Steve Bruce, Marcello Trotta and Paul Caddis have all been through the mill on the final day of the season
Saturday was supposed to mark the end of the Championship’s regular season.
Would Leeds end their 16-year Premier League exile? Would West Brom return to the top flight? Which teams would fall in the eight-way survival scrap?
Those questions remain unanswered, with professional football on hold indefinitely because of coronavirus.
To help fill the void BBC Sport have compiled a selection (in no particular order) of the English Football League’s most memorable final days – featuring winner-takes-all showdowns and the keeper who scored that goal.
Join us on Saturday from 12:00 BST as we ask you for your favourite final-day memories to coincide with when the last round of Championship games this season should have been played.
For the neutral observer, the final day of the 2012-13 Championship was about as thrilling as it gets, with promotion, play-off race and relegation fight all going to the wire.
There always have to be losers, but none more unfortunate than Peterborough United.
Darren Ferguson’s side went into their season-ender at Crystal Palace above the bottom three on goal difference after a run of just one defeat in 12.
Posh led into the final 10 minutes at Selhurst Park but Mile Jedinak’s 89th-minute goal – in off his shoulder – saw them lose 3-2 and go down despite having 54 points, the highest by a relegated team in Championship history.
“It’ll never happen again. It’s in the Guinness World Records,” Peterborough chairman Darragh MacAnthony told BBC Radio Cambridgeshire in 2016.
“We were growing. We would have been top 12 the next season. It would’ve been Bournemouth-like stuff. We could have sold players for £10-12m. It would have changed everything.”
In the race for the second automatic promotion spot, Hull limped over the line with a draw against champions Cardiff, with Watford beaten by Leeds when victory would have seen the Hornets go up.
Eight days separated Anthony Knockaert’s injury time goal to get Leicester into the play-offs and his penalty miss which saw the Foxes miss out on a Wembley final
Anthony Knockaert’s 91st-minute goal saw Leicester win 3-2 at East Midlands rivals Nottingham Forest and snatch the final play-off spot from Bolton.
But we know how that particular story ended.
With the aggregate score level in stoppage time in their play-off semi-final against Watford, French winger Knockaert missed a 97th-minute penalty – with the Hornets going straight down the other end to score an extraordinary winner.
‘Football rewarded me with a moment’
Jimmy Glass rescues Carlisle – 8 May 1999
It simply does not get any better than the last day of the 1998-99 Third Division – unless you were a Scarborough fan.
Carlisle were staring down the barrel of losing their 71-year Football League status as they entered the final minute of their game with Plymouth, which they had to win to have any hope of survival.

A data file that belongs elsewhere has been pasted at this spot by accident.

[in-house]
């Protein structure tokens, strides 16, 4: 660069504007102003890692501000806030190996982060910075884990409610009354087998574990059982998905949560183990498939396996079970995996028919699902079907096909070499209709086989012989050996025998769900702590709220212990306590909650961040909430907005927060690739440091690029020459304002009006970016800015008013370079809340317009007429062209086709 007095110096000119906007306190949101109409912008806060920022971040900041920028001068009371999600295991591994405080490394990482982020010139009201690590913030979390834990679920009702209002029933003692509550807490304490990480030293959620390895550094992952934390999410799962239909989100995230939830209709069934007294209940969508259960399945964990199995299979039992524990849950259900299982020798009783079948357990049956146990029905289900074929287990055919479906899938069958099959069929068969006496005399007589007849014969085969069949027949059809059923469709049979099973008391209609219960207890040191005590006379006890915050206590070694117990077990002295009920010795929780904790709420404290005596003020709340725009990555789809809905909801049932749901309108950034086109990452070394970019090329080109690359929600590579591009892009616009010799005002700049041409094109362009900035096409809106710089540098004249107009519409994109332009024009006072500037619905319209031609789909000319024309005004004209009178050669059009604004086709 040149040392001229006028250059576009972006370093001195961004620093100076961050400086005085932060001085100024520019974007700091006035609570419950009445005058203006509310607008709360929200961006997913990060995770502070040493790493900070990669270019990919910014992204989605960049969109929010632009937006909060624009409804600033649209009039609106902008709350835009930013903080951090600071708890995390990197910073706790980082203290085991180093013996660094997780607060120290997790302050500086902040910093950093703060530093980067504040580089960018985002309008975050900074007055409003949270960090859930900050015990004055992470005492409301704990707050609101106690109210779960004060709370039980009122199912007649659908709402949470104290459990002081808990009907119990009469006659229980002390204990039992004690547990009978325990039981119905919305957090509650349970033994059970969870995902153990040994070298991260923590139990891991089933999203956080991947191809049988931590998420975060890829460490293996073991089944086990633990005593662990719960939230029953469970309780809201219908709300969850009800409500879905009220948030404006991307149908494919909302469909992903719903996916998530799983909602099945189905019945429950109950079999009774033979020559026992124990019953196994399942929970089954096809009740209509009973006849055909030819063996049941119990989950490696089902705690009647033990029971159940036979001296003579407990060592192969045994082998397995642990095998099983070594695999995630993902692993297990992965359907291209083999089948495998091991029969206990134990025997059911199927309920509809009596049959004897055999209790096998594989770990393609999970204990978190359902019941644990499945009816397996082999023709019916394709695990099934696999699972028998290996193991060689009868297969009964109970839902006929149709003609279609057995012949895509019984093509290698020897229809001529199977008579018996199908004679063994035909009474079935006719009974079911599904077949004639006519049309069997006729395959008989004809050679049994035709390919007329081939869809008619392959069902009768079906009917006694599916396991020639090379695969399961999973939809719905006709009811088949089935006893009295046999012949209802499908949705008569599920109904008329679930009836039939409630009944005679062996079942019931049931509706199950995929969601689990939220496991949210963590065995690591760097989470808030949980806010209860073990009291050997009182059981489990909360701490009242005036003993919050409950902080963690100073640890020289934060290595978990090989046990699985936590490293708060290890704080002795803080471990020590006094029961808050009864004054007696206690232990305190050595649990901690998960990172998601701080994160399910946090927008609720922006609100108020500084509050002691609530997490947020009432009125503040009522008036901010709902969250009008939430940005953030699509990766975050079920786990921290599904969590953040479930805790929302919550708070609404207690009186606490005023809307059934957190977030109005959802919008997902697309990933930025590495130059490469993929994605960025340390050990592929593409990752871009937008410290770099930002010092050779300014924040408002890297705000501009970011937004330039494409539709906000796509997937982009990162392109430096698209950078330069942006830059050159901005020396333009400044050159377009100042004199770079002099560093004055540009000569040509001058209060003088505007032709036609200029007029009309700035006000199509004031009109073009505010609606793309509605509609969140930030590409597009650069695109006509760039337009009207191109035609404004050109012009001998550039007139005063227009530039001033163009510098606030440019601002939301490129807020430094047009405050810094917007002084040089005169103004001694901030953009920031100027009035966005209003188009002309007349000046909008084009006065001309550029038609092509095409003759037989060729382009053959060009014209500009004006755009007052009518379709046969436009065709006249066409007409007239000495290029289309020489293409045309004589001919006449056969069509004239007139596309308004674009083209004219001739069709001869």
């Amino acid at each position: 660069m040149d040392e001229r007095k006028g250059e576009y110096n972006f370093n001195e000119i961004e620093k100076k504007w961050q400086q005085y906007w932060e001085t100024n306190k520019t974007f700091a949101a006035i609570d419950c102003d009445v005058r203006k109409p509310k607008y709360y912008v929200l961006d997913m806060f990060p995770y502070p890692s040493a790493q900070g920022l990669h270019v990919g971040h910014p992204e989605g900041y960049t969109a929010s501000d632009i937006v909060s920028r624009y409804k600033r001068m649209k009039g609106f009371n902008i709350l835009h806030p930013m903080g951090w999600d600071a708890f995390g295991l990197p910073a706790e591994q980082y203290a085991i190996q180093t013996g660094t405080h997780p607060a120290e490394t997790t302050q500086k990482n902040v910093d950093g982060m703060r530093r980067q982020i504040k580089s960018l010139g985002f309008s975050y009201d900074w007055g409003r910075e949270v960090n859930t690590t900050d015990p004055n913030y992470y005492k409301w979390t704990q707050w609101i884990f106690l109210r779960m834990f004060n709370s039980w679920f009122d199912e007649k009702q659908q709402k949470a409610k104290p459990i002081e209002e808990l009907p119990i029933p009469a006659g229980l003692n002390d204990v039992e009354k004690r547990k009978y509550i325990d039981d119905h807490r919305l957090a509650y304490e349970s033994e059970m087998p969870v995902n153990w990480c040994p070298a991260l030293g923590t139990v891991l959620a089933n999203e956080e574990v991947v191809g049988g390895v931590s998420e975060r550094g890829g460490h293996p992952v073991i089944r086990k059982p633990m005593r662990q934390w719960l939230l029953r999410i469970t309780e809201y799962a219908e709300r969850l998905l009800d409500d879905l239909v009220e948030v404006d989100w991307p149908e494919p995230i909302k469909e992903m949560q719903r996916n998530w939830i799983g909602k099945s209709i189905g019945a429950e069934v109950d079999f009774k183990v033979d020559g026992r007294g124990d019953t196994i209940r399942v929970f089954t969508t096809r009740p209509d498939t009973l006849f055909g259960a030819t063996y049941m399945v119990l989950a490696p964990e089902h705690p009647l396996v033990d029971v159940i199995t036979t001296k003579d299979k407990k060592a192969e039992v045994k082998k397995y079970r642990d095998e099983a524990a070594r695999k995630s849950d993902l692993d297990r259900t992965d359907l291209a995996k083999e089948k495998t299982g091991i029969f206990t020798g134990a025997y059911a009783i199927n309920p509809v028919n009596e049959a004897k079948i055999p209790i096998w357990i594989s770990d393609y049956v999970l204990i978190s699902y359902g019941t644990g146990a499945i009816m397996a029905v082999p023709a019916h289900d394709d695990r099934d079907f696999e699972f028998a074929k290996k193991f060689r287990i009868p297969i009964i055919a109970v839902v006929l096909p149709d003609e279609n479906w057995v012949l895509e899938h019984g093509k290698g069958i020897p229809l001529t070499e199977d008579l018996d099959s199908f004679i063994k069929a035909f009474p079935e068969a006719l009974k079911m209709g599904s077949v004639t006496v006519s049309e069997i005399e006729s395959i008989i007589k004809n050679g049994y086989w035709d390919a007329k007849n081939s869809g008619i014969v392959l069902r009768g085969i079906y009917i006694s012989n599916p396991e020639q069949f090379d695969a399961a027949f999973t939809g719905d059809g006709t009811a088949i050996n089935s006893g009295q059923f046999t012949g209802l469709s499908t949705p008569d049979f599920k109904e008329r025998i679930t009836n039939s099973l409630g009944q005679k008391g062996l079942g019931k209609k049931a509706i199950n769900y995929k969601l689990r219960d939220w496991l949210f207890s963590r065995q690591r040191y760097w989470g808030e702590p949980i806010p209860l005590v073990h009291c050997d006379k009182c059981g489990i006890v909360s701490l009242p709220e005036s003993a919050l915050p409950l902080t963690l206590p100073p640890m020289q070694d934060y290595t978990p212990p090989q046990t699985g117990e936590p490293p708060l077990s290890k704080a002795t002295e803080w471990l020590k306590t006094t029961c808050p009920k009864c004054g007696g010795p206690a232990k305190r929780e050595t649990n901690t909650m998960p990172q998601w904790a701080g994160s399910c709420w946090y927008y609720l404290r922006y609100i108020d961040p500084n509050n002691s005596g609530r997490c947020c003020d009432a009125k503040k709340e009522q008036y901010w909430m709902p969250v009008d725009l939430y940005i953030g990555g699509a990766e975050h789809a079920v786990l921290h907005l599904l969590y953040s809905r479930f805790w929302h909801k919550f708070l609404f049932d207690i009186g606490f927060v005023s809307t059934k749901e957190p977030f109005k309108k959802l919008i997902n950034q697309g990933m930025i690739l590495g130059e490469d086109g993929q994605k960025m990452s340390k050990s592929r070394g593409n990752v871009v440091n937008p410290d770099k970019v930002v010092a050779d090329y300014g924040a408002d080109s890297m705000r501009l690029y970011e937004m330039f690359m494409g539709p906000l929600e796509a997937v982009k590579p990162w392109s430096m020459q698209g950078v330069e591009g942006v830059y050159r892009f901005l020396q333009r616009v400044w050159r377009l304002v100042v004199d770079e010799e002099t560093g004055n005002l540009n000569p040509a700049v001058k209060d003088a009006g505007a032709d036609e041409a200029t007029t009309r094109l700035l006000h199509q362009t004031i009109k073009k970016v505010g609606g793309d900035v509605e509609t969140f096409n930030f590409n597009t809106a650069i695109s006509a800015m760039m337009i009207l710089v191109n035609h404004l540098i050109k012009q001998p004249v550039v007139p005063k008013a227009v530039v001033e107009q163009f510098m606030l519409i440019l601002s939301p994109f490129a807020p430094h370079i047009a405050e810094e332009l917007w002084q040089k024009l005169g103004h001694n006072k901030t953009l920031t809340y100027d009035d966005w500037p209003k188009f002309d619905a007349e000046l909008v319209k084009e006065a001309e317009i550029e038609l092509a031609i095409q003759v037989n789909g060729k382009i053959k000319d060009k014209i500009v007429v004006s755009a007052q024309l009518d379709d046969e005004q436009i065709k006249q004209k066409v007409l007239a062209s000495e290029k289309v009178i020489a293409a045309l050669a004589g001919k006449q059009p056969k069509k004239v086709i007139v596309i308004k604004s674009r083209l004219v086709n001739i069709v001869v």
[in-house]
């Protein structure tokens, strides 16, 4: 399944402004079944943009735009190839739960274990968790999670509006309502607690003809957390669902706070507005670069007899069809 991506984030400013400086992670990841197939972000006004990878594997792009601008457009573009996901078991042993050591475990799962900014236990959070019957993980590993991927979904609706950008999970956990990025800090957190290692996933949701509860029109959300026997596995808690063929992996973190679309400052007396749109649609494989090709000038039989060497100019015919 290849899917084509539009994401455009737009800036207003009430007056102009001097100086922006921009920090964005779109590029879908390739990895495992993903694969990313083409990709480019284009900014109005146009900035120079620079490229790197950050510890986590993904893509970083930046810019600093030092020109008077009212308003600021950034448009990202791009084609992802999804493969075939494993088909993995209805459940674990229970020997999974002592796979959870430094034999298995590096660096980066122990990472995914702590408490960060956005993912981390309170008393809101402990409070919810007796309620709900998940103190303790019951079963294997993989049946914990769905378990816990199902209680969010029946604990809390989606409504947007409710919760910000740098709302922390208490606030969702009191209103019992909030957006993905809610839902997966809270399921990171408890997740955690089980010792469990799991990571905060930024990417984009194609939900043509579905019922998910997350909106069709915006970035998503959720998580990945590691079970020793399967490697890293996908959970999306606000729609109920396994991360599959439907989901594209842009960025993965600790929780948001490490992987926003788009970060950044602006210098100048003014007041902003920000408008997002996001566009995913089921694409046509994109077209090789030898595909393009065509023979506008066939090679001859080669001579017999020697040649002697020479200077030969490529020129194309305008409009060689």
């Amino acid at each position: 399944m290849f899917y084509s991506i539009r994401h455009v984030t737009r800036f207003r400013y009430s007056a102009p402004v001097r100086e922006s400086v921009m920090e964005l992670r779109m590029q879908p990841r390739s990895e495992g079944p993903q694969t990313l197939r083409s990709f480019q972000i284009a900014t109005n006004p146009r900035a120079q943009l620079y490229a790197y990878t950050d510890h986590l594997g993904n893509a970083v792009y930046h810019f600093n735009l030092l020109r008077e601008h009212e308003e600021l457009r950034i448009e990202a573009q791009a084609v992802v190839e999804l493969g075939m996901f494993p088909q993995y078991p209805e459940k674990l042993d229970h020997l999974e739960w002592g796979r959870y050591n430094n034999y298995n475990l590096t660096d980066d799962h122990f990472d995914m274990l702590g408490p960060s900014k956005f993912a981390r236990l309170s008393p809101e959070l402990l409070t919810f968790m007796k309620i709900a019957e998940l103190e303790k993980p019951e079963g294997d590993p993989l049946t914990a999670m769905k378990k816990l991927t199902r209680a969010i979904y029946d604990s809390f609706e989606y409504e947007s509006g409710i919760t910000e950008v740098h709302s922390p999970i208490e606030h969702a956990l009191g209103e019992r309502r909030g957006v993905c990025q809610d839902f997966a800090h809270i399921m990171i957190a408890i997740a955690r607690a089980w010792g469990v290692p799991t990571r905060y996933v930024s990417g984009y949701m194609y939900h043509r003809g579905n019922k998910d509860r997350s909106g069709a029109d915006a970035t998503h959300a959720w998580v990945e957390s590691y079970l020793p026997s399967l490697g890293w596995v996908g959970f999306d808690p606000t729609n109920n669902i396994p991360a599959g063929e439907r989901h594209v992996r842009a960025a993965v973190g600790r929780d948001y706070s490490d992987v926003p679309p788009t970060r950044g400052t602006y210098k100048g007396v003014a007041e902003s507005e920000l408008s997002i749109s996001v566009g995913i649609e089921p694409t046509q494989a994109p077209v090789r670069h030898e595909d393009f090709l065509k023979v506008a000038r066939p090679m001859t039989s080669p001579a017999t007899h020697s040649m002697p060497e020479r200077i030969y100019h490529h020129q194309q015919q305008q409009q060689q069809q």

Up trotted on-loan Swindon keeper Jimmy Glass for a corner and the ball fell for him to half-volley in arguably the most memorable goal in EFL history, saving the Cumbrians from non-league football.
“I was always a frustrated forward and I probably enjoyed playing up front more than in goal,” Glass, now 46, told BBC Sport.
“I did love football and in the end it rewarded me with a moment.”
After a pitch invasion left him with a nosebleed, mass media interest followed in the pre-social media era.
But less than two years later, Glass retired from the game, aged just 27, and wondering whether his Roy of the Rovers goal had actually done him more harm than good.
“At the time it was fantastic but arguably it didn’t help my career, it actually maybe hindered it.
“For a long time I fell out of love with football. Some days I’d flick the goal video on and it would make me feel good and other times I didn’t really want to hear about it.”
Glass worked as a taxi driver and ran his own firm, but also struggled with mental health problems in the form of a gambling addiction.
He returned to football in 2016, using his experiences in and out of the game as a player liaison officer at Premier League side Bournemouth.
Asked whether he would have benefitted had such a role existed during his time in the spotlight, Glass said: “It was a very different time and had I had someone to support me and help me understand what was going on then definitely, it could’ve gone better for me.”
League One’s automatic promotion race went right to the wire this season, and threw up a dramatic finale which will take some topping.
Doncaster Rovers went into the final game second in the table, needing a draw to be certain of a place in the top two. Brentford were two points behind Donny in third, and knew only a win could see them pip the South Yorkshire side to promotion.